Tuesday, August 6, 2013

Does the music serve the Word?

I suspect that my frequent links to posts like this one are annoying to at least some who visit this site. There are a great many people in evangelical churches — boomers and their children — who have seldom experienced worship that doesn't follow the pattern that Kevin DeYoung calls the "New Evangelical Liturgy" and a central part of that experience is a particular approach to worship music. Rather than simply following the pattern that has become the received way of doing things, pastors and worship leaders should seriously consider why they do what they do, and whether it best serves the purpose. In "On Whales and Worship Lyrics" Jen Wilken's concern is with the music. Her discussion group has been reading Bonhoeffer's Life Together.
.... The discussion centered around this quote concerning worship through corporate singing:
“All devotion, all attention should be concentrated upon the Word in the hymn…the music is completely the servant of the Word {Scripture}. It elucidates the Word in its mystery.”
We asked each other, is this true of church music today? Can we say of modern worship songs that the music serves the words of Scripture? Or do the words of our worship songs serve the music? Can we say that we, the worshipers love the words more than the melodies? How can we tell? ....

Bonhoeffer’s point is simple: When the words serve the music, we gratify self. When the music serves the words, we glorify God. In a culture that consumes music on an unprecedented scale, the church faces an uphill battle to maintain the high ground that the music must serve the words. Ten years ago, contemporary worship songs were plagued with the “I-Me-My-Mines”, every line filled with the knowledge of man. We have come some distance since then, praise God, with a shift back toward lyrics that extol the character of God. But we have further still to go.

If I supplied you with a copy of the lyrics to the 6500 hymns of Charles Wesley, two things would happen to you as you read it. First, you would be deeply moved by the truths the lyrics contained, whether you knew the melodies associated with them or not. Second, you would know your Bible better. Could the same be said if you read through the lyrics of our modern worship offerings?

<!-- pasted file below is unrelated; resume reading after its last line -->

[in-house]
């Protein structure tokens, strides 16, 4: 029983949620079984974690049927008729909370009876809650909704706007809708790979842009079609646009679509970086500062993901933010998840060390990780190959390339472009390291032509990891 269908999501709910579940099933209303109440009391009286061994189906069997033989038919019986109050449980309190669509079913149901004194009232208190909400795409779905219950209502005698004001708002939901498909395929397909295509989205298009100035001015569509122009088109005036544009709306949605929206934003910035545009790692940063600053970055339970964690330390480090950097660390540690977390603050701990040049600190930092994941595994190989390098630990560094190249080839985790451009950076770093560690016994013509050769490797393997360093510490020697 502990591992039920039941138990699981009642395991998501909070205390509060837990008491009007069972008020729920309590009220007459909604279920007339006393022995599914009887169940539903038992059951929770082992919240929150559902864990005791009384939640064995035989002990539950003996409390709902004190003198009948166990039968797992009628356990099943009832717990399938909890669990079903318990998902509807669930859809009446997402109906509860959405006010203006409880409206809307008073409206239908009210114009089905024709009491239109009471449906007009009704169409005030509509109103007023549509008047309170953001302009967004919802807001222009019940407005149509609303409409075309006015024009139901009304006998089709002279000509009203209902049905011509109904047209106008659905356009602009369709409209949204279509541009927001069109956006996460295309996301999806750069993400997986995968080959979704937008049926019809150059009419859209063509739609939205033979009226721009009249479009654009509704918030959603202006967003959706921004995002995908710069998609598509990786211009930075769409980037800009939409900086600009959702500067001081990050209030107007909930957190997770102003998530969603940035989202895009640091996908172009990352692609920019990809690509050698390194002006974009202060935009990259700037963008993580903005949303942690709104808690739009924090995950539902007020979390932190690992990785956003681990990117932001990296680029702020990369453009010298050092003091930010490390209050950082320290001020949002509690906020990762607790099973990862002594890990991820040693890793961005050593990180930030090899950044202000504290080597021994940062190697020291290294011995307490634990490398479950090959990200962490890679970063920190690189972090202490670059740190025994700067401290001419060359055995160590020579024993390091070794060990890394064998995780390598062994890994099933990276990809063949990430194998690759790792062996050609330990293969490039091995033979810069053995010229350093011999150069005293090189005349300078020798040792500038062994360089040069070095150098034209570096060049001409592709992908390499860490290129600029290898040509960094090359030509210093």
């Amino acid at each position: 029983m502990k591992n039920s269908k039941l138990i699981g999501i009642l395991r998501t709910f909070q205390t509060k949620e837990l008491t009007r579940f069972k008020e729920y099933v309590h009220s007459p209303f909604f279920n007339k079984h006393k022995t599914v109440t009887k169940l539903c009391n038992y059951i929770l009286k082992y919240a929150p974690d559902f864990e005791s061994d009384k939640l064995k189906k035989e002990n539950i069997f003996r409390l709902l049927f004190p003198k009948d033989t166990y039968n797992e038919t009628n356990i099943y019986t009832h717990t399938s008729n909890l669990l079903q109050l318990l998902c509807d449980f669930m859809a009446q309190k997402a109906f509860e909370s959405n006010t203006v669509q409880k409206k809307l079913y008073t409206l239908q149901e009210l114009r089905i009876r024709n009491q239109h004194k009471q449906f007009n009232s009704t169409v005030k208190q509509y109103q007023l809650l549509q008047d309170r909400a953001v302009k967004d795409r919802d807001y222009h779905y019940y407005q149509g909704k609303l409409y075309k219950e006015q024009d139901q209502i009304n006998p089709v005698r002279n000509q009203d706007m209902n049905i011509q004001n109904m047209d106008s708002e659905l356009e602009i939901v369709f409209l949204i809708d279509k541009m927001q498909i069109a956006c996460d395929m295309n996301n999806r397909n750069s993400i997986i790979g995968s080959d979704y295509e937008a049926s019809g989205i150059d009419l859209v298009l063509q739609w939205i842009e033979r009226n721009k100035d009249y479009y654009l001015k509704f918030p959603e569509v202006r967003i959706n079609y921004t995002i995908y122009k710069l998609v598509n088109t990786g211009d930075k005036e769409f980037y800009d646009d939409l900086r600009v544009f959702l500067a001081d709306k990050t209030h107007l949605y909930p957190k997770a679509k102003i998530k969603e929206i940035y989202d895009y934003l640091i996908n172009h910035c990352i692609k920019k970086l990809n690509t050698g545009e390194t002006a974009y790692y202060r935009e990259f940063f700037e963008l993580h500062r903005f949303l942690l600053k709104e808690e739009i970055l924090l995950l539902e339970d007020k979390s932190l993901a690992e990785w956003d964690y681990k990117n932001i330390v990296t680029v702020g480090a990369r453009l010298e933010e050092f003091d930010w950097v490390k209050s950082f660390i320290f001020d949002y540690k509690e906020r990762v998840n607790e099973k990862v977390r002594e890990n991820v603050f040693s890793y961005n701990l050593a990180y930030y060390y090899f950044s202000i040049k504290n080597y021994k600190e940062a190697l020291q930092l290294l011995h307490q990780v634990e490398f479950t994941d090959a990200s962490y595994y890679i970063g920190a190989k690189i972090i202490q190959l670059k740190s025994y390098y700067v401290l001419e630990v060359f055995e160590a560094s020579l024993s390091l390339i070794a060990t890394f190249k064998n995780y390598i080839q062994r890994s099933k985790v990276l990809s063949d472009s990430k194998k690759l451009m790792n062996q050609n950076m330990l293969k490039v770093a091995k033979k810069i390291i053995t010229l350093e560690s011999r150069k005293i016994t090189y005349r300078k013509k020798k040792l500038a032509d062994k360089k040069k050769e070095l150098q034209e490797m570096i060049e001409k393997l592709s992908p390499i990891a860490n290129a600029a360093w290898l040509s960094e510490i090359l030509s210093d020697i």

Wesley composed his hymns during a time in church history when the music served the words, or more precisely, the Word. We live in a time when music, church or otherwise, serves our personal taste, and where lyrics are often an afterthought. Combine this with rampant Bible illiteracy, and we find congregational...shows so glutted on the wealth in their melodies that they ignore the poverty in their lyrics. A worship song is “anointed” if it moves us deeply, whether the words communicate anything coherent or not. Don’t make me give you a sloppy wet example.

What Bonhoeffer and Wesley would say to us is that church music must do more than move the emotions: it must feed the understanding. In doing so, it accomplishes its purpose of preparing our hearts and minds for the pinnacle of the worship service, the proclamation of the Word. We wrongly believe that the worship set should fill our hearts and the sermon should fill our heads. Corporate worship should enliven both heart and head, preparing us for a sermon which does both as well.

So, to my fellow worshipers, let’s consider together whether our adoration is given to music or through music. And to those worship leaders composing church music today, God bless you — you endure enormous pressure to create “worship experiences”. Consider Bonhoeffer’s message: whether your gifting runs toward hymnody or poetry, write lyrics that teach so much truth they can stand on their own. And then set them to music that magnifies their beauty. .... [more]